Will Riley Robbins is a Citizen Musician Fellow of the Civic Orchestra of Chicago. A member of the orchestra for the past two years, Robbins has participated in each Artistic Challenge, the most recent culminating in a performance at Orchestra Hall on April 7, 2014. The Artistic Challenge was inspired by Judson and Joyce Green Creative Consultant Yo-Yo Ma, who tasked the musicians of Civic to attain ownership of the music they are performing. To learn more about the Civic Orchestra, please visit cso.org/Civic.
From its inception, the 2013-2014 Artistic Challenge seemed pretty open-ended. We were charged with “owning” Richard Strauss’ Don Quixote. Yo-Yo Ma would play the cello, with Carlos Miguel Prieto on the podium and the Civic Orchestra on the stage. But the stage was dark — actually we didn’t even know if there would be a stage. What does ownership look like? We had no idea.
Over the course of the next several months, we experimented with various approaches to make the music our own. Overall, we performed the piece several times in its entirety at different points in the season to a variety of audiences.
The process certainly wasn’t pizza and beer throughout (although that did happen a few times … literally). The best way to describe it would be “messy.” We were a group just under 100 people, dealing with a good chunk of our collective time, and we were each searching — or refusing to search — for a way to gain ownership of this piece. “Messy” seems to be an appropriate descriptor.
I believe the orchestra would agree that working with Yo-Yo and Carlos Miguel, and having the CSO coaches sit in on two of our reading sessions, proved the most valuable part of the whole challenge. Yo-Yo and Carlos Miguel provide a perfectly meshed and entirely complementary creative fabric — an unmatched level of energy and commitment, an energy that was undeniably infectious. The CSO coaches complemented each other’s perspectives on our interpretation of the music, noting how we needed to function as individual parts in such a thickly orchestrated piece. The work we did with these individuals proved to be so fulfilling, because it was at a deep level not always addressed in the day to day. It was the type of work that can apply to anything — from Strauss to Sciarrino, and from Monteverdi to Mozart.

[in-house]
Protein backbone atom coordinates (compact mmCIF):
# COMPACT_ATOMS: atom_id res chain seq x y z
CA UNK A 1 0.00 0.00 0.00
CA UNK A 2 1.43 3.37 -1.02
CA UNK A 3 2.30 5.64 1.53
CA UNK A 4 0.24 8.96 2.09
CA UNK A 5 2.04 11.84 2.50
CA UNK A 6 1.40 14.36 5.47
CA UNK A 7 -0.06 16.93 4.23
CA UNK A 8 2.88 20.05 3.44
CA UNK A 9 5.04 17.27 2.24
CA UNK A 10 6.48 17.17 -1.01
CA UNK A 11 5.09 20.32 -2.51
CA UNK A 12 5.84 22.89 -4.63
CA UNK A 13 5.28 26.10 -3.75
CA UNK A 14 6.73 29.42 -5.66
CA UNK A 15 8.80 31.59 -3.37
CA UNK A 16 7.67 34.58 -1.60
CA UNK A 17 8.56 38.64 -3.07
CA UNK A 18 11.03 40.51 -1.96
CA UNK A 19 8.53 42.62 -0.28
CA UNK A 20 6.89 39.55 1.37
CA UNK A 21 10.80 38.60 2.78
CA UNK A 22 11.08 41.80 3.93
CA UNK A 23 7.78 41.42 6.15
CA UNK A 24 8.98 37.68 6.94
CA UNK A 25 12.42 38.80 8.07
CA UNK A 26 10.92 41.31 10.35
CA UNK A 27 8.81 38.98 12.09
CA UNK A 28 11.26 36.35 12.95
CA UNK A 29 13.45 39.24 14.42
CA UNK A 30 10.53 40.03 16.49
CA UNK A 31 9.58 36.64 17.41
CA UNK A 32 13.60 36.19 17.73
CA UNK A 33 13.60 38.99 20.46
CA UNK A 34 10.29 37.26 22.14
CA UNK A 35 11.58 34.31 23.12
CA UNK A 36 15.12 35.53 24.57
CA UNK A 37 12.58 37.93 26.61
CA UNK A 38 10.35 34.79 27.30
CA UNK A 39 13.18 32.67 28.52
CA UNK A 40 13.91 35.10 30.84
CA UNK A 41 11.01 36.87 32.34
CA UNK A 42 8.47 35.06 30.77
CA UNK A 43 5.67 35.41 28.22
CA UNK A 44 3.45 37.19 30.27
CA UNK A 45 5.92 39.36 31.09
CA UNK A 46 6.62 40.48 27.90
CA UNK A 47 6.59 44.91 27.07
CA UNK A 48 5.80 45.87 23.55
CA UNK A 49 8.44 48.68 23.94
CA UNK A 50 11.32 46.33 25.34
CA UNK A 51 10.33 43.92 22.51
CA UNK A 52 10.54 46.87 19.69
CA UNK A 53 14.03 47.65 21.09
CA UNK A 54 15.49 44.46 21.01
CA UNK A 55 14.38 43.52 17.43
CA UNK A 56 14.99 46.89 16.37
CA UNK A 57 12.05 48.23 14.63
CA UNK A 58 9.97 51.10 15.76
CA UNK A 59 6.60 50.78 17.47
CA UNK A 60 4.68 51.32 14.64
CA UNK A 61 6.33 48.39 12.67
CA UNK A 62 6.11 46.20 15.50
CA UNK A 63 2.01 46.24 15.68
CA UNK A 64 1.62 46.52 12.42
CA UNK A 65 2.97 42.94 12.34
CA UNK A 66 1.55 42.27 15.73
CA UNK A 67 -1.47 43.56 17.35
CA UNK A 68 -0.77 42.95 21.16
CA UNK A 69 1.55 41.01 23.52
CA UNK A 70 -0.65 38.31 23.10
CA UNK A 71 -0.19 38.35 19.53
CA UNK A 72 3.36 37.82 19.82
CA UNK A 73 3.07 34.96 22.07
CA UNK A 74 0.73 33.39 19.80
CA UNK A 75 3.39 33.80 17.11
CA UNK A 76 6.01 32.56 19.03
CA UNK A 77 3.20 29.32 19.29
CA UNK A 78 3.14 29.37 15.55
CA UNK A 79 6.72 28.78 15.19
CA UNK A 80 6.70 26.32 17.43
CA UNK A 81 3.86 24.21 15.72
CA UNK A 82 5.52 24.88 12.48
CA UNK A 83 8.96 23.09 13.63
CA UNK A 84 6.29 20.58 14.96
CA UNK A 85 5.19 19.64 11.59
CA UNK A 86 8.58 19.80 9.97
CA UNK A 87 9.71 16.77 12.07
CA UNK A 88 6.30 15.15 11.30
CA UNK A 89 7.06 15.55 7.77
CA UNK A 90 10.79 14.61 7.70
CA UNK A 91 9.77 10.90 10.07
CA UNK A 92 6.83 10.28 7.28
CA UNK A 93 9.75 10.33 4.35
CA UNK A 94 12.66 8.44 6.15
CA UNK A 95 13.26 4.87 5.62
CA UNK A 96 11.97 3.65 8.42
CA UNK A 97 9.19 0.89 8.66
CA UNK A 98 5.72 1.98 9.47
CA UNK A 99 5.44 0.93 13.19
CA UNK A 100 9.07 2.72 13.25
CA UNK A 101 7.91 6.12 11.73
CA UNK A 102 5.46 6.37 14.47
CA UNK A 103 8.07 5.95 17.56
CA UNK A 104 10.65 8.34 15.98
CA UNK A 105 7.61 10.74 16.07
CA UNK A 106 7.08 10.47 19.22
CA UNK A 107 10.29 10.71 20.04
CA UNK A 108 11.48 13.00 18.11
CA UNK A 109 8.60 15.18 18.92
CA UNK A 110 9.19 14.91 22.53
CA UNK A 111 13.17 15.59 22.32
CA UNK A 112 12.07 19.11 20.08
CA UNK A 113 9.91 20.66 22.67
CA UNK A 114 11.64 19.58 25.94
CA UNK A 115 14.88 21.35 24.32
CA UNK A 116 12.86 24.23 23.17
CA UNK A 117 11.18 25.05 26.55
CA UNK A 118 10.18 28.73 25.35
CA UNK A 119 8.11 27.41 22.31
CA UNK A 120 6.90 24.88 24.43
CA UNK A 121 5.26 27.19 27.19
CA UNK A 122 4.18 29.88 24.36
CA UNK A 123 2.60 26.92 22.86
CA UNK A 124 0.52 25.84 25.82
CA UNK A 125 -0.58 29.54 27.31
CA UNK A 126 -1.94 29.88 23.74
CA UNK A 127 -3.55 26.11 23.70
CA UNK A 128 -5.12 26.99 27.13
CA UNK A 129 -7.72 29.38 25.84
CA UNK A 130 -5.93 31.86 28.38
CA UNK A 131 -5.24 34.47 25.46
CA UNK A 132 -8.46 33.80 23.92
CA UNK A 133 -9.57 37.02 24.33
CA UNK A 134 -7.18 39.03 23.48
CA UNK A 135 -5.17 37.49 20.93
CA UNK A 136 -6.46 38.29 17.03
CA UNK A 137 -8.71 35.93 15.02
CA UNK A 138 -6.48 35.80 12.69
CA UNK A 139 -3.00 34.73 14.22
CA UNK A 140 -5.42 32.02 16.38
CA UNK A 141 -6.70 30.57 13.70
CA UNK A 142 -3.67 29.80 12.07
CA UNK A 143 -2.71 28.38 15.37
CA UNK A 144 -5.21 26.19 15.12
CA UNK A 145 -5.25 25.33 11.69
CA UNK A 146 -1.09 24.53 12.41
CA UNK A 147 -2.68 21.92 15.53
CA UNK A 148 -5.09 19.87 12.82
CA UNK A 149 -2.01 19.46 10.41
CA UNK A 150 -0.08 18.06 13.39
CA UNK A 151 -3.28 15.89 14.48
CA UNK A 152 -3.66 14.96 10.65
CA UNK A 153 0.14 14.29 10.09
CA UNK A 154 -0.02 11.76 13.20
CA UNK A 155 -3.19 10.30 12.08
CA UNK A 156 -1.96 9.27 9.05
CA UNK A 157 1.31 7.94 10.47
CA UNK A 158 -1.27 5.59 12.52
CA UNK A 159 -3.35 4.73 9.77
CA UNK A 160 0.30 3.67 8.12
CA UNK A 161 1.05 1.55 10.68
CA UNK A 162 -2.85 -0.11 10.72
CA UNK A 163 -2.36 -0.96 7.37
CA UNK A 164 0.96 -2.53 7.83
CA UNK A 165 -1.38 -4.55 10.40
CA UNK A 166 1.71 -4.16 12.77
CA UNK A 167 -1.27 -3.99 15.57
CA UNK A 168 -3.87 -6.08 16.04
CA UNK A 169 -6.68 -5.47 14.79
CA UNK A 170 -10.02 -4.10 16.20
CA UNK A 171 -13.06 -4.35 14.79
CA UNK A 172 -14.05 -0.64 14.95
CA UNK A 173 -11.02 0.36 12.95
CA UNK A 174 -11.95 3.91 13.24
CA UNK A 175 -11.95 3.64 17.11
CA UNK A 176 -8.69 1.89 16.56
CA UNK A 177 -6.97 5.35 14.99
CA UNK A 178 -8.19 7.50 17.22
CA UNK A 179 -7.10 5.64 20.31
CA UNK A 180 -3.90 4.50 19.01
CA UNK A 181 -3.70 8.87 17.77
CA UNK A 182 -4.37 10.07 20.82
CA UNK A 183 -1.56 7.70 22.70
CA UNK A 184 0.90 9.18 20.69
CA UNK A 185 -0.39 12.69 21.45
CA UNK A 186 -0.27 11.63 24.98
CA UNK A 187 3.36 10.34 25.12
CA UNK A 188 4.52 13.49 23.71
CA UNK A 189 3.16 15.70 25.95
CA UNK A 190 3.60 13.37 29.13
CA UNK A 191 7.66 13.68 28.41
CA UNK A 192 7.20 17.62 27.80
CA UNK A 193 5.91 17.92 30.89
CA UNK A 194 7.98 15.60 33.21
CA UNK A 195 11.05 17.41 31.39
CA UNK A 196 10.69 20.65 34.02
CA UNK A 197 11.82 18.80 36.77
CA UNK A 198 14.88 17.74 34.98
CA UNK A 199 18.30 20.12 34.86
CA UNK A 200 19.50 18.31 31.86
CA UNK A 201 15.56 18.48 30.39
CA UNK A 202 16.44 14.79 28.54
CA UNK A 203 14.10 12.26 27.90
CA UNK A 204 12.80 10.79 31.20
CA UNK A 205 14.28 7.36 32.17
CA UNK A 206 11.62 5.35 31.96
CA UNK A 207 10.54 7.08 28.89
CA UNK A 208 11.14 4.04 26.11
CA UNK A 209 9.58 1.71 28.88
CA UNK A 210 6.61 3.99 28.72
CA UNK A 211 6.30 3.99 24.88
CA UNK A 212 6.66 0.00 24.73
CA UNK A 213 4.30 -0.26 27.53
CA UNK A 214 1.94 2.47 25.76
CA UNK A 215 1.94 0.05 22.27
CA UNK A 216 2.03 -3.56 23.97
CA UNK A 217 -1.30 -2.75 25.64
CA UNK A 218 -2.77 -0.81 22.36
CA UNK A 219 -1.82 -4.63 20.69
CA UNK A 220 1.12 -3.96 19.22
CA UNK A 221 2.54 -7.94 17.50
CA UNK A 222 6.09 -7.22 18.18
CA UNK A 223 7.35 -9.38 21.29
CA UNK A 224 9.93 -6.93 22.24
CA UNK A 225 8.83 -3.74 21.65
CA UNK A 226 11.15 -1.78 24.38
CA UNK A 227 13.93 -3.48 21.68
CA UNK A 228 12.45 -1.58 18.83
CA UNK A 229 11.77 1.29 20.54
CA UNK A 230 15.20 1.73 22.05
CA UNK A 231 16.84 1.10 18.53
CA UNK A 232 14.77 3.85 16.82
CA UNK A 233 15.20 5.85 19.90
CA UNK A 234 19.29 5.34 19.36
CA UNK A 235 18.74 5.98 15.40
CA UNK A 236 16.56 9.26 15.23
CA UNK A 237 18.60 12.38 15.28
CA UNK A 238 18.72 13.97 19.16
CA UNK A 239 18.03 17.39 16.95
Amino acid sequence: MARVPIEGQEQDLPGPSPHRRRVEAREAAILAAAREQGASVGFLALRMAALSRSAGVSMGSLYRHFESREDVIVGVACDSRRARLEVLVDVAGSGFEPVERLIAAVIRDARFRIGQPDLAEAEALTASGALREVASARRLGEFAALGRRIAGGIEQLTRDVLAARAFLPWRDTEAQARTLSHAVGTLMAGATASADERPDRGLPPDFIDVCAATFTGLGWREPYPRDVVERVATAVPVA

A few months ago, the orchestra voted to play Don Juan on the program as well. The general sense was that we wanted to work on a piece that was A) not Don Quixote, B) something we all have to work toward for auditions, and C) a seriously awesome way to open a concert. Not everyone was on board with this idea, but I think it ended up working pretty well — I would almost say that it was the most energized part of the entire program.
Within the weeks leading up to the concert, an almost tangible doom dominated the orchestra’s mood. But why? Weren’t we charged with having a deeper artistic goal? Weren’t we about to perform with some of the foremost stars in classical music? What’s the deal?!
I think we were tired of Don Quixote. We were tired of running into windmills, seeing Dulcinea in country bumpkins and spearing sheep. Being exhausted is dangerous. Having a portion of the orchestra check out and phone it in is arguably even worse. There was a sense of uncertainty about the concert. Would it be effective? Would the audience even care about our stories? Are we being dumb? Yo-Yo stressed that we should make the concert about the audience. Having conductor-less rehearsals and debating articulations, tempi, dynamics or any other number of musical elements is what we were trained to do. It is very personal and can often sting when you put your ideas out there and they are rejected by the group. But we are adults and we treat each other with respect. We respectfully disagree because we value the people we disagree with, and we understand that they are committed to their version of what’s right. Without such a discourse of often very charged individuals, it is difficult for the group to grow.
Sure, our concert went well. People were moved, from aficionados and CSO musicians to grandparents who know that they heard you play that one piece that one time several years ago in youth orchestra (“You play the oboe, right?”). Did our process justify the result? Could we have been as effective if our rehearsals were structured in a different way? I don’t know. What I do know is that like last year’s Artistic Challenge, Don Quixote proved very challenging. What I hope never changes about the challenge is that I experience my colleagues in a different light.
The challenge provokes discussion of the music, the philosophy behind it and what it means to be an artist. Here is where we have grown and I hope will always grow.
We professional musicians are a relatively small community. The degree of separation between people in L.A. and Boston or New York and Chicago is often zero and never really more than one. I know the Artistic Challenge strengthens the community of Civic. It is probably the most difficult aspect to measure but likely the most important for us besides learning from the masters. Developing a network of people whose artistic integrity you know on a deeper level is priceless. In a way, it was never about Don Quixote or Strauss, Prieto or Yo-Yo; they were all important, inspirational catalysts for our coming together, and I wouldn’t trade my time with them for anything. At its core, the real Artistic Challenge is about the musicians in Civic. It is often furthered the most over a few beers at Miller’s Pub, pre-rehearsal Potbelly sandwiches and in discussions on the train ride home. It is about our collective voice, our passions and direction in our budding careers, and we would do well to never lose sight of that.